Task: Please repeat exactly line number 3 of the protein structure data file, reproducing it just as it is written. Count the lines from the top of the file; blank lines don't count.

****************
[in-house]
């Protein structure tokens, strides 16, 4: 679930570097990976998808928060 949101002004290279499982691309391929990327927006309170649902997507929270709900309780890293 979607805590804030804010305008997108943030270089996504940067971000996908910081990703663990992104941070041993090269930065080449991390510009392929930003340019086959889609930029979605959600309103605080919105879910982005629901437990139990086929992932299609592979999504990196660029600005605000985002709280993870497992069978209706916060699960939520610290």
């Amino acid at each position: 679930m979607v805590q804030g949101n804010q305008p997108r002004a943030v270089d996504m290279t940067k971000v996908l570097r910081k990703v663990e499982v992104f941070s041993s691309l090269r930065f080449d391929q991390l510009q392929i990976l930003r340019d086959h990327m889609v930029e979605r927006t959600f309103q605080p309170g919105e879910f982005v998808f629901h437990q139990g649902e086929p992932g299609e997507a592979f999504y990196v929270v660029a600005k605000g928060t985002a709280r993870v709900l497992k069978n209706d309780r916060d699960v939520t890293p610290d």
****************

């Amino acid at each position: 679930m979607v805590q804030g949101n804010q305008p997108r002004a943030v270089d996504m290279t940067k971000v996908l570097r910081k990703v663990e499982v992104f941070s041993s691309l090269r930065f080449d391929q991390l510009q392929i990976l930003r340019d086959h990327m889609v930029e979605r927006t959600f309103q605080p309170g919105e879910f982005v998808f629901h437990q139990g649902e086929p992932g299609e997507a592979f999504y990196v929270v660029a600005k605000g928060t985002a709280r993870v709900l497992k069978n209706d309780r916060d699960v939520t890293p610290d």